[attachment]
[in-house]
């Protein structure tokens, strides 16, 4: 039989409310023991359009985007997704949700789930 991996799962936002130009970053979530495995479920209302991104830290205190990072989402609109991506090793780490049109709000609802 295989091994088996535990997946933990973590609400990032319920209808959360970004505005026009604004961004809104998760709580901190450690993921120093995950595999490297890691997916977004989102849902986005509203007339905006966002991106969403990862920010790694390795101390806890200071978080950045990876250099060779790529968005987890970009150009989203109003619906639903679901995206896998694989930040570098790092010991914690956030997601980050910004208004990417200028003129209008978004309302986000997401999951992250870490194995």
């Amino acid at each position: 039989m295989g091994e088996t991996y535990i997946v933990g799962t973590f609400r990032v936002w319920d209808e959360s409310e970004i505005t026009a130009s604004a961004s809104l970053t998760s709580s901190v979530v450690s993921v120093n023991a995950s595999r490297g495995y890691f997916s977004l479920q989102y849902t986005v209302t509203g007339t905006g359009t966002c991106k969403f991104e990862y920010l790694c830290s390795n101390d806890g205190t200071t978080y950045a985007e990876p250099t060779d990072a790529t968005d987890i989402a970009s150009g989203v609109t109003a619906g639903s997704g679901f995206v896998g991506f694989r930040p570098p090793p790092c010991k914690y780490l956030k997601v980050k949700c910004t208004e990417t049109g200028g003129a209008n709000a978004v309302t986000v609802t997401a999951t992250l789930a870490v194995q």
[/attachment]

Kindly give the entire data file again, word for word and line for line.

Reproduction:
[in-house]
């Protein structure tokens, strides 16, 4: 039989409310023991359009985007997704949700789930 991996799962936002130009970053979530495995479920209302991104830290205190990072989402609109991506090793780490049109709000609802 295989091994088996535990997946933990973590609400990032319920209808959360970004505005026009604004961004809104998760709580901190450690993921120093995950595999490297890691997916977004989102849902986005509203007339905006966002991106969403990862920010790694390795101390806890200071978080950045990876250099060779790529968005987890970009150009989203109003619906639903679901995206896998694989930040570098790092010991914690956030997601980050910004208004990417200028003129209008978004309302986000997401999951992250870490194995």
């Amino acid at each position: 039989m295989g091994e088996t991996y535990i997946v933990g799962t973590f609400r990032v936002w319920d209808e959360s409310e970004i505005t026009a130009s604004a961004s809104l970053t998760s709580s901190v979530v450690s993921v120093n023991a995950s595999r490297g495995y890691f997916s977004l479920q989102y849902t986005v209302t509203g007339t905006g359009t966002c991106k969403f991104e990862y920010l790694c830290s390795n101390d806890g205190t200071t978080y950045a985007e990876p250099t060779d990072a790529t968005d987890i989402a970009s150009g989203v609109t109003a619906g639903s997704g679901f995206v896998g991506f694989r930040p570098p090793p790092c010991k914690y780490l956030k997601v980050k949700c910004t208004e990417t049109g200028g003129a209008n709000a978004v309302t986000v609802t997401a999951t992250l789930a870490v194995q």